In May, German discount grocer Aldi, which has been methodically opening new stores in company-owned, freestanding sites the United States for decades, did something it had never done before in this country. The company opened a new store in an enclosed shopping mall, the 833,000-square-foot Westfield Chicago Ridge in southwest suburban Chicago Ridge, Ill.
“The historical pattern for Aldi has been to buy land and build, but now we’re considering leased areas as well,” says Michael Jessen, division vice president of Aldi in its Valparaiso, Ind., office. “We’re looking for any and all ways to expand the company.”
The Chicago Ridge lease was about two years in the making, Jessen explains, the end result of a search by Aldi to replace an aging freestanding store in the town of Chicago Ridge. The company owned that property, but there was no room to expand. It was either a top-to-bottom renovation in exactly the same space, or find a new location.
“We examined all our location options carefully, as we always do,” Jessen says. “It took us a while to sort through the nuiances, but the more we looked at the mall location, the more it made sense.”
For the most part, the 20,000-square-foot location in Westfield Chicago Ridge is a lot like a prototypical Aldi elsewhere: familiar signage over the entrance, bright interior colors, and deposit-a-quarter shopping carts. Even the size is about the same as other U.S. Aldis. The main difference is that the store has no direct access with the parking lot. Customers must enter and exit through the mall.
Is that a concern for the retailer? Jessen says no. For one thing, the mall has created a total of about 75 “Aldi Preferred” parking spaces in separate areas outside of two of the mall’s entrances, marked to encourage Aldi shoppers to park there, and complete with shopping cart corrals (a third gathering point for carts is next to the store’s entrance in the mall).
More fundamentally, the company believes that the mall entrance will attract foot traffic to the store. “The mall itself is a base of potential customers,” notes Jessen. “Every day hundreds of workers and thousands of customers come to the mall. Even though we’re inside the mall, we were sure we’d get the vast majority of our existing Chicago Ridge customers to shop at the new location, though a few won’t come back. But they’ll be more than offset by new customers coming from the mall.”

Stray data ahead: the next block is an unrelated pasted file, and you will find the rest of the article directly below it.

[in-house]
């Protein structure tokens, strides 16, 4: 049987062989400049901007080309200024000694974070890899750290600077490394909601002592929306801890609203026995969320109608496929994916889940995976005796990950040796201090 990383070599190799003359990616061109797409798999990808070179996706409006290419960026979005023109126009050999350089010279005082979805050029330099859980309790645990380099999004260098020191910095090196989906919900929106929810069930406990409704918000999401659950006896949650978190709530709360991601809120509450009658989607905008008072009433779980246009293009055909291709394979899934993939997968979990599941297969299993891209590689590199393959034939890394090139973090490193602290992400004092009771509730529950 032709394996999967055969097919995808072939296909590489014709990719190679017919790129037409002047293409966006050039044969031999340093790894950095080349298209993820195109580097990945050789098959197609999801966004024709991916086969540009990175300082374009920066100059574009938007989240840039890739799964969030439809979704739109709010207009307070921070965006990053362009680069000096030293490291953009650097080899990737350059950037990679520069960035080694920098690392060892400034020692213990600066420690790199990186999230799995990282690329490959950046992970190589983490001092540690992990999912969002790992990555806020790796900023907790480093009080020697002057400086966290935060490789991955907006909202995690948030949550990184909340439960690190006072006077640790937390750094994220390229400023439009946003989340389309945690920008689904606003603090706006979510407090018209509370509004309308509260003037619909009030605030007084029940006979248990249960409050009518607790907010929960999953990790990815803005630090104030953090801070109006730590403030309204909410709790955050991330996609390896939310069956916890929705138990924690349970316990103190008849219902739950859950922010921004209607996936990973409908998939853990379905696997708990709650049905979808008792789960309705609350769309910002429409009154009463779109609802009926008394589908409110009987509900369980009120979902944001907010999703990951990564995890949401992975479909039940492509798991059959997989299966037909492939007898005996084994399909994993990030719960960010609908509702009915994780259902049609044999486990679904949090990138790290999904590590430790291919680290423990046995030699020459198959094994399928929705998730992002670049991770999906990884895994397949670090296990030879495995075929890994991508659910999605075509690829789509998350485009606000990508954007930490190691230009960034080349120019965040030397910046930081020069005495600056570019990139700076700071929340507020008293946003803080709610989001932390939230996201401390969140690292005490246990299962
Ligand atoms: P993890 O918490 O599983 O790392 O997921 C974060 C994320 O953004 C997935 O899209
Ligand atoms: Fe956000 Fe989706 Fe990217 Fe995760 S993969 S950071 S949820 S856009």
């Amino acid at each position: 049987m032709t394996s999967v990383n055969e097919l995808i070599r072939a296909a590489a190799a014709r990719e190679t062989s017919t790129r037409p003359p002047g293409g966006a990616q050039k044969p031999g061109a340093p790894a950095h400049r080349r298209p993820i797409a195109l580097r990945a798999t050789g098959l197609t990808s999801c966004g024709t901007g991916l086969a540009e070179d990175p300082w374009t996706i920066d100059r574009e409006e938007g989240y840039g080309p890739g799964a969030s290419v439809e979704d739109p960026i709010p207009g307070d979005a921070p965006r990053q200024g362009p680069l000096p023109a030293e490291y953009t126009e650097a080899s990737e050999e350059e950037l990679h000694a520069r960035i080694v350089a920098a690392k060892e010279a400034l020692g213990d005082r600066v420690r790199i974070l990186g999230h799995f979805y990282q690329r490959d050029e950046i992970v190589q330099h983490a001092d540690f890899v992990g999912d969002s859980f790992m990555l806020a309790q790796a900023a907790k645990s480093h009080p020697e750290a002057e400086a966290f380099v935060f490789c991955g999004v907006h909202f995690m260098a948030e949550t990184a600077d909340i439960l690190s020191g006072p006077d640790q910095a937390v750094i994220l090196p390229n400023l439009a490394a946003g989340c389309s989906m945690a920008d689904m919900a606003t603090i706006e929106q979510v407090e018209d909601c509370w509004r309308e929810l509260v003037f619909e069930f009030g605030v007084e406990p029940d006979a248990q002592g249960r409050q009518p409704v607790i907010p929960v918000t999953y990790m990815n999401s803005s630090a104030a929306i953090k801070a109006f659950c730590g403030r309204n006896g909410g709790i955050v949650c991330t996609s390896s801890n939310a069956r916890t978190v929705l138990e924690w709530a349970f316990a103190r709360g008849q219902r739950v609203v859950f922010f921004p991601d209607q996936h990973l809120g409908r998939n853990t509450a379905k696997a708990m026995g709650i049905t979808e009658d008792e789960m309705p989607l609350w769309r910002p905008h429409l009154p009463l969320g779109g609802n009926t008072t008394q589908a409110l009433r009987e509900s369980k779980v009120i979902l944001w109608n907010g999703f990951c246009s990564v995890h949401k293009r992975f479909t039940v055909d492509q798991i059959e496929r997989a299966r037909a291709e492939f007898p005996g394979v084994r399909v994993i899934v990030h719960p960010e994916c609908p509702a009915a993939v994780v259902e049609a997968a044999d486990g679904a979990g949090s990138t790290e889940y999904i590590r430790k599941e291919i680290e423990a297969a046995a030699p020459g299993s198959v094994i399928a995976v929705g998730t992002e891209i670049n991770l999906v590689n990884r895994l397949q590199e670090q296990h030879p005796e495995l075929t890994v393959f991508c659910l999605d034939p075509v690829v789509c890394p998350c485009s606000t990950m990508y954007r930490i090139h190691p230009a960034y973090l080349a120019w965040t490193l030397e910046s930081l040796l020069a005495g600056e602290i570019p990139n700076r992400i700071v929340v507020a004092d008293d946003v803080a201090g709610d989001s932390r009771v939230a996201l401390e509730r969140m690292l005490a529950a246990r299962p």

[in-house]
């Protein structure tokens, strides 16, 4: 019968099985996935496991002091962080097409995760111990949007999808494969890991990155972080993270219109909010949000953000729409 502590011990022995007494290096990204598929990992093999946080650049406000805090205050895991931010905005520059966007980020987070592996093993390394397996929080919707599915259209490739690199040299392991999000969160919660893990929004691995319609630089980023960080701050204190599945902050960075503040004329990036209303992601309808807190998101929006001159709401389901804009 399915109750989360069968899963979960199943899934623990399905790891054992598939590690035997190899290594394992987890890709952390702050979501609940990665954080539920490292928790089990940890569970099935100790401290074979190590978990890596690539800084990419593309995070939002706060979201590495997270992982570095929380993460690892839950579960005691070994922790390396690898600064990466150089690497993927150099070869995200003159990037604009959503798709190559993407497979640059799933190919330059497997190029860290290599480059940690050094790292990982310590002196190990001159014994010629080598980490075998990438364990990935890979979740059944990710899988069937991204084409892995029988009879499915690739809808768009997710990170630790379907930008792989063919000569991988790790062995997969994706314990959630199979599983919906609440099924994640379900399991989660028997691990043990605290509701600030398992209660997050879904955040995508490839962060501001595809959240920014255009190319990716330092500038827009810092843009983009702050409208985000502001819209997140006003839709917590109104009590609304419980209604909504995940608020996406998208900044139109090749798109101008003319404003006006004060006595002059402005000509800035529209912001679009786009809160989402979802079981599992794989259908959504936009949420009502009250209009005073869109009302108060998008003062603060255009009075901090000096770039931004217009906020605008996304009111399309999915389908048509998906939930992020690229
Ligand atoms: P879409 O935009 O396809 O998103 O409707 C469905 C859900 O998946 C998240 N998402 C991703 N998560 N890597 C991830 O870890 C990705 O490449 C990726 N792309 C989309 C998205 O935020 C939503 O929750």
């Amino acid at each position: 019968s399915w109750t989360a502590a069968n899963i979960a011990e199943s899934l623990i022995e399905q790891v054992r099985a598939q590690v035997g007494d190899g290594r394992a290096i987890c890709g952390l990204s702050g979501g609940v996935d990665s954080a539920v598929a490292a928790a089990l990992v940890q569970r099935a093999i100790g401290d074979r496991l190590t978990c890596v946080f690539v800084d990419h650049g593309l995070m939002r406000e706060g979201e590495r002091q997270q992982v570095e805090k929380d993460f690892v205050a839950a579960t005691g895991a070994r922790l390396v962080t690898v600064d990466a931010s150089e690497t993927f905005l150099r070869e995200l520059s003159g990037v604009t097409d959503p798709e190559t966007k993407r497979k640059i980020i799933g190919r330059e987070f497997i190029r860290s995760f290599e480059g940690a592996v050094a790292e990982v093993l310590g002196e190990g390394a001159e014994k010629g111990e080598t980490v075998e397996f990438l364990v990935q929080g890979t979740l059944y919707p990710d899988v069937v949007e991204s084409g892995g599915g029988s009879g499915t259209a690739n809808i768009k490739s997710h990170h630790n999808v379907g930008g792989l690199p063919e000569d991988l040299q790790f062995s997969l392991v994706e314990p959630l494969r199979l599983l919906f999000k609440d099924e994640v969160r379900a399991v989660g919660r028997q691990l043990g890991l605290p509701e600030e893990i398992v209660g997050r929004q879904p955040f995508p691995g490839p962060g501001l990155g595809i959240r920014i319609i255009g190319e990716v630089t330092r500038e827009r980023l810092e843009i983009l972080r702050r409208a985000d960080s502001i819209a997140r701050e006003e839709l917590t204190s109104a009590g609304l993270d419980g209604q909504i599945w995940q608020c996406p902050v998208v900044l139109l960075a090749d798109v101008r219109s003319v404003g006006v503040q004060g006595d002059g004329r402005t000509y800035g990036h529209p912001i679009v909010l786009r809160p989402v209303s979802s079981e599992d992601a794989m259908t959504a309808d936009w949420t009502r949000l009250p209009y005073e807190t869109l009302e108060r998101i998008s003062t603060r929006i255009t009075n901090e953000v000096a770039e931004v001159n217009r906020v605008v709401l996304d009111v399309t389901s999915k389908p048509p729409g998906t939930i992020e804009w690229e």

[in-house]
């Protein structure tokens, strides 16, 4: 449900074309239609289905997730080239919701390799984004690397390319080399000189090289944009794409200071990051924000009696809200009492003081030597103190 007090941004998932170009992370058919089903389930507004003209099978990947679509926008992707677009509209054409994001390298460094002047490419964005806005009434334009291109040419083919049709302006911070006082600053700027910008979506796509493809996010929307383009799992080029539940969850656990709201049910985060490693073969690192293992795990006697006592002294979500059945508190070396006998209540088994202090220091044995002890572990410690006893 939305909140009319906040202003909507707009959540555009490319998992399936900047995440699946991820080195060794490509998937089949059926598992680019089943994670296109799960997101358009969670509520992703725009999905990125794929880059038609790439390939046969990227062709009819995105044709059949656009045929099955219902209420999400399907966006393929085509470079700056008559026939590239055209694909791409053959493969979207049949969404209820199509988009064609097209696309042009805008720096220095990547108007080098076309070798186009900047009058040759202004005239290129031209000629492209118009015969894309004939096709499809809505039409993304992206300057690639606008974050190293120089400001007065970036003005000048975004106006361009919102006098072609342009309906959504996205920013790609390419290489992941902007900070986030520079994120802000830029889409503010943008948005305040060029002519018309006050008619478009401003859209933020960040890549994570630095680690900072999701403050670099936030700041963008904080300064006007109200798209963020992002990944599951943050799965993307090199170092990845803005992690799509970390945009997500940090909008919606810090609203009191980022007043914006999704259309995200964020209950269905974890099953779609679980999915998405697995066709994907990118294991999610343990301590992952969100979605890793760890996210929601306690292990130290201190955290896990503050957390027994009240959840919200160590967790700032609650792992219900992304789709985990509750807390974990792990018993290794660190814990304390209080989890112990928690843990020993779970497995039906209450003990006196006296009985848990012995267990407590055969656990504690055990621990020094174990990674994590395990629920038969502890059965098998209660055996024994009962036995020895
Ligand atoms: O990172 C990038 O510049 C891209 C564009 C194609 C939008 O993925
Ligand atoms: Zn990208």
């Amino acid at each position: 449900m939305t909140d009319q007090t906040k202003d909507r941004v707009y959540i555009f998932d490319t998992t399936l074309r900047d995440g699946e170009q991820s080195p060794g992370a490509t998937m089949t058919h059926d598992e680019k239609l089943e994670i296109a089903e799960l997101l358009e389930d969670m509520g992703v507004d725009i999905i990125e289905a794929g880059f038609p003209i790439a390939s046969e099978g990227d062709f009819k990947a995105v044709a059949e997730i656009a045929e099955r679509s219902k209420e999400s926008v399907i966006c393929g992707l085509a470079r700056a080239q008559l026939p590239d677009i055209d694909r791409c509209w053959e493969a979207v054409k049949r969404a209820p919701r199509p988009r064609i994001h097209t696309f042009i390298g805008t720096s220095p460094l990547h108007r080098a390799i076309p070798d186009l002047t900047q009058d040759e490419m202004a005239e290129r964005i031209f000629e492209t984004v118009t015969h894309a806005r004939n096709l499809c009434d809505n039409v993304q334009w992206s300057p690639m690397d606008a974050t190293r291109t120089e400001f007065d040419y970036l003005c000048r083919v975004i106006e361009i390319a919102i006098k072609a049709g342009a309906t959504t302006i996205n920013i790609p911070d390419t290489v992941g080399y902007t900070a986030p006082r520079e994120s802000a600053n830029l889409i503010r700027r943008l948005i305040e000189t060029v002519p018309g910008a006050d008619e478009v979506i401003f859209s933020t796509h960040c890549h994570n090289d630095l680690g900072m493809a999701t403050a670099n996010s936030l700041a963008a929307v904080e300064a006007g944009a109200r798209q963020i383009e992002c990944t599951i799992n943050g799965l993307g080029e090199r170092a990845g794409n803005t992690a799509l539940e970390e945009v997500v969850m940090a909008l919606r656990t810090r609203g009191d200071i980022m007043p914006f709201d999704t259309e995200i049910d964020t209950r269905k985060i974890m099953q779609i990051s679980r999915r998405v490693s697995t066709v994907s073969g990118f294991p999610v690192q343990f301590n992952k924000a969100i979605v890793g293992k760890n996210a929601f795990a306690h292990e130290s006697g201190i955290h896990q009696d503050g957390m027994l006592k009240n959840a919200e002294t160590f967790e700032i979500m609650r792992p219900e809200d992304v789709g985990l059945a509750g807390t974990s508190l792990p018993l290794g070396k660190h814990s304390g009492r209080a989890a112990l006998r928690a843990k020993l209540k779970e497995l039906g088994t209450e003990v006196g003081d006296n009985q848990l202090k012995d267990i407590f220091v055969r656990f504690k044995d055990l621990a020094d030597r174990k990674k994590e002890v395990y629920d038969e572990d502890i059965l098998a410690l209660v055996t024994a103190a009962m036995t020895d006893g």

So far, according to Jessen, foot traffic to the new Aldi has taken a boost compared with the freestanding location, including shoppers new to Aldi as a brand. In a few months, the company will be able to gauge more precisely how the mall location stacks up in terms of bringing new customers in the door, and how much these new customers are buying. The data will help Aldi assess the viability of locations in other shopping malls as opportunities arise.
Years ago, U.S. enclosed malls used to routinely feature grocery stores as major tenants. Even the fictional mall that the Blues Brothers so famously wrecked with their car included a Jewel, an instantly recognizable Chicago-area supermarket. But in more recent decades, grocery stores as mall tenants mostly dropped by the wayside.
For it’s part as a landlord, that’s a trend that the Sydney, Australia-based Westfield Group wants to reverse, at least at its own portfolio in the United States, which is currently 55 properties. The Chicago Ridge Aldi is the only the fourth mall-located grocer among its U.S. properties. Besides taking a space formerly occupied by a Steve & Barry’s, the new Aldi is part of Westfield’s drive to put “daily needs” retailers into its U.S. properties.
“Our goal is to bring back daily needs and services into our malls,” says Chris Barnett, Westfield’s senior vice president for development in the Midwest. “Grocery stores are a component, but not the only one, since others might be drug stores or gyms or dry cleaners. The important thing is to offer the convenience.”
Westfield has considerable experience with grocery stores in its malls, just not so much in the United States. According to Barnett, grocers operate in about 90 of the company’s properties, with most of them in its other markets — Australia, New Zealand, the U.K. Only six are in the United States.
“We have the benefit of global experience,” says Barnett. “There’s no reason grocery shoppers won’t buy at a regional mall. We’ve been focused on putting daily needs in our malls for a few years now, and we’re quite pleased with the results.”
In fact, Westfield has surveyed its shoppers and found that customers who come for groceries often stay to shop at in-line stores, even though they didn’t plan to. The reverse is also true: in-line store shoppers have a tendency to pop into the supermarket for a few items, such as for dinner on the way home. “We’re certain it’s going to work that way in the United States,” says Barnett. “And the results so far from the Aldi in Chicago Ridge are encouraging.” — Dees Stribling
This story is from the August 2011 issue of Shopping Centers Today.